Dr Caitlin: The Risk Factors For Osteoporosis

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Dr Caitlin O’Connor of Tralee Medical Centre in St Brendan’s Park on Osteoporosis…

Osteoporosis means porous bones. It is a silent disease that is usually not diagnosed until a fracture/s (broken bone/s) occurs.

Bone is a living tissue that is constantly being removed and replaced. As we get older, more bone is naturally lost than is replaced, but people with Osteoporosis lose more bone than people who do not have the disease. This causes bones to become fragile and therefore they break easily e.g. through a minor bump or fall.

One in 5 men and 1 in 2 women over 50 will develop a fracture due to Osteoporosis in their lifetime.

If you have one fragility (low trauma) fracture, this doubles your risk of another fracture due to Osteoporosis.

Osteopenia is the early stage of Osteoporosis. Having osteopenia places a person at risk of developing Osteoporosis. A diagnosis of osteopenia is a warning that you must start taking care of your bones and that prevention methods need to be put in place.

Who gets Osteoporosis?

The risk factors for developing osteoporosis:

Genetic – Family History: Research shows that 60% of a person’s bone is influenced by genetics, especially in laying down the amount of bone during childhood.

Steroids: Increase bone loss, especially during the first six months of treatment.

Past or present eating disorder: These include Anorexia, Bulimia or frequent dieting.

Impaired mobility (bed bound or wheelchair) for 6 weeks or longer

Multiple Sclerosis


If daily amounts of calcium, vitamin D and protein are not met, bone loss may occur. Increased intestinal motility (diarrhoea) can affect hormones, which can affect bone.

High Caffeine Intake
Increased calcium excretion in urine, can cause the body to take calcium from the bone.

Low daily Calcium intake
If a person is not getting enough calcium in their daily diet, the body will start to take it from bone. Calcium is also important for the normal working of muscles and nerves.

Vitamin D
You need Vitamin D to absorb Calcium, low levels of vitamin D can result in high parathyroid hormone levels, which can increase bone loss.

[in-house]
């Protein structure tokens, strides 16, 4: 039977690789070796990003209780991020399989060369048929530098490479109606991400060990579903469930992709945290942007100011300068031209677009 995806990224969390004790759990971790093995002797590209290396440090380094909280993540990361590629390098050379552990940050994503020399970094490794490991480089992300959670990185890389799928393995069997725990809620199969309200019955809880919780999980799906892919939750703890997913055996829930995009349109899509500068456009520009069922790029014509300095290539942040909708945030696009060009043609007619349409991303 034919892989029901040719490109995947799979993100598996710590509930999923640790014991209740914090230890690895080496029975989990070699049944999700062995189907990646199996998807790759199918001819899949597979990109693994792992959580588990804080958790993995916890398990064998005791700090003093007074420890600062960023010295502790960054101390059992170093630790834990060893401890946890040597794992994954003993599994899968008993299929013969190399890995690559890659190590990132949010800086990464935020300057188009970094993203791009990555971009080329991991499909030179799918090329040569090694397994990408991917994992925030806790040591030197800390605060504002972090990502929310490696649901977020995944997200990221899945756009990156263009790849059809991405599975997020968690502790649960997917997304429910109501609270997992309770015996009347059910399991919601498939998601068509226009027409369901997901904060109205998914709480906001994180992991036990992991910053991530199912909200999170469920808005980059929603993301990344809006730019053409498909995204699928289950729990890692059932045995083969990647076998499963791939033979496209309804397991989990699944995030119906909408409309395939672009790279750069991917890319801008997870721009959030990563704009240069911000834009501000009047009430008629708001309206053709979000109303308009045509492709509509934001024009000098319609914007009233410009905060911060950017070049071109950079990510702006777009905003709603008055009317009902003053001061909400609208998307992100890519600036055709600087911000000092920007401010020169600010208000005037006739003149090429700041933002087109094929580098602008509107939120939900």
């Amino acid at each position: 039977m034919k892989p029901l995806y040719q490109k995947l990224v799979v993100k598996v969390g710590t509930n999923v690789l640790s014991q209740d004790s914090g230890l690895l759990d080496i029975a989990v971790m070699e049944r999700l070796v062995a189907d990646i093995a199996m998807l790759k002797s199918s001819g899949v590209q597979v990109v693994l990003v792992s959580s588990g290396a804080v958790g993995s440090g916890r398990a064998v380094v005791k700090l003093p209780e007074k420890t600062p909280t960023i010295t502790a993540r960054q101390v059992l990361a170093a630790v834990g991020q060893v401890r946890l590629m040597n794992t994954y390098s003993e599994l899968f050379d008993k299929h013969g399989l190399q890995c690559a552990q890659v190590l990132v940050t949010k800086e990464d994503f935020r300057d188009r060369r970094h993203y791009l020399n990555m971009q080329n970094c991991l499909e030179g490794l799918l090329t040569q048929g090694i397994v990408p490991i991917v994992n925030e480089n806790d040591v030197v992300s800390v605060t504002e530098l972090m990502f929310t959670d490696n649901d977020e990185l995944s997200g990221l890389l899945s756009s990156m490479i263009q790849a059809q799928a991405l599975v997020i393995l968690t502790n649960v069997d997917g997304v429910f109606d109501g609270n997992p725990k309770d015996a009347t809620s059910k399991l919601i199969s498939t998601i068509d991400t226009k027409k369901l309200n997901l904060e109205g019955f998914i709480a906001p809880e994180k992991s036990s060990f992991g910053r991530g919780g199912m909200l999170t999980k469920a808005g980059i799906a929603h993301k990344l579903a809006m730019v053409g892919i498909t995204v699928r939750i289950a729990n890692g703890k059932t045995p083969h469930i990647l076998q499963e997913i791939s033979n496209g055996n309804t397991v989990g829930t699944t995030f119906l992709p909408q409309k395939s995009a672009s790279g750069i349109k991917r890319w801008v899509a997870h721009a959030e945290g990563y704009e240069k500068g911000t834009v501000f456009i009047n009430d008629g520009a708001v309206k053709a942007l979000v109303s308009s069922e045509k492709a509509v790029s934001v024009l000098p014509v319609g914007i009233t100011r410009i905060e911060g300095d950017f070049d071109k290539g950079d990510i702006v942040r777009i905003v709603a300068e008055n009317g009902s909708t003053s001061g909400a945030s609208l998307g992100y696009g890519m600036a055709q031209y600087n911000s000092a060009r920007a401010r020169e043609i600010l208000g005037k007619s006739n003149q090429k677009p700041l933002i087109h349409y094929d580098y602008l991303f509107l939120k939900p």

Increased risk of bone loss due to toxins which can affect bone.

Excessive Alcohol
May cause dietary and liver problems and low levels of sex hormones, which can affect bone.

Coeliac disease
Due to the problem with absorption, bone loss can occur.

Bone development
It is important to look after your bones no matter what your age. While 90% of adult bone is laid down by the age of 17, bone continues to grow in strength up until the mid-thirties. After this, it is natural to lose a small amount of bone each year.

This is accelerated in women after the menopause when the protective effect of oestrogen is lost. However, calcium, Vitamin D and regular exercise help maintain bone strength and minimise bone loss.

The easiest way to obtain this is through the regular consumption of milk, cheese and yogurt i.e. 3 servings each day from the milk group of foods. Teenagers and pregnant women need five servings each day.

A serving is equal to:

• A glass of milk
• An ounce {matchbox size} of cheese
• A carton of yogurt

Teenagers in particular need 5 servings of calcium each day to meet the requirement for growth and development.

Tips to boost calcium intake
Dairy products are extremely versatile and can be included in the diet in many ways. Cooking does not destroy calcium, so it could not be easier to get your recommended number of servings each day. Serving suggestions include
• A bowl of breakfast cereal with milk
• Cheese on crackers or toasted cheese sandwich
• Fruit salad with yogurt
• A slice of pizza or lasagne
• A fruit smoothie or milkshake A frothy cappuccino or mug of hot chocolate
• Baked potato with grated cheese
Irish Osteoporosis Society 2010
Address: 12 Burlington Road, Garden Level, Ballsbridge, Dublin 4.
Telephone: Lo-call 1890 252 751 Fax: +353 (0)1 668 0098
Email:  info@irishosteoporosis.ie

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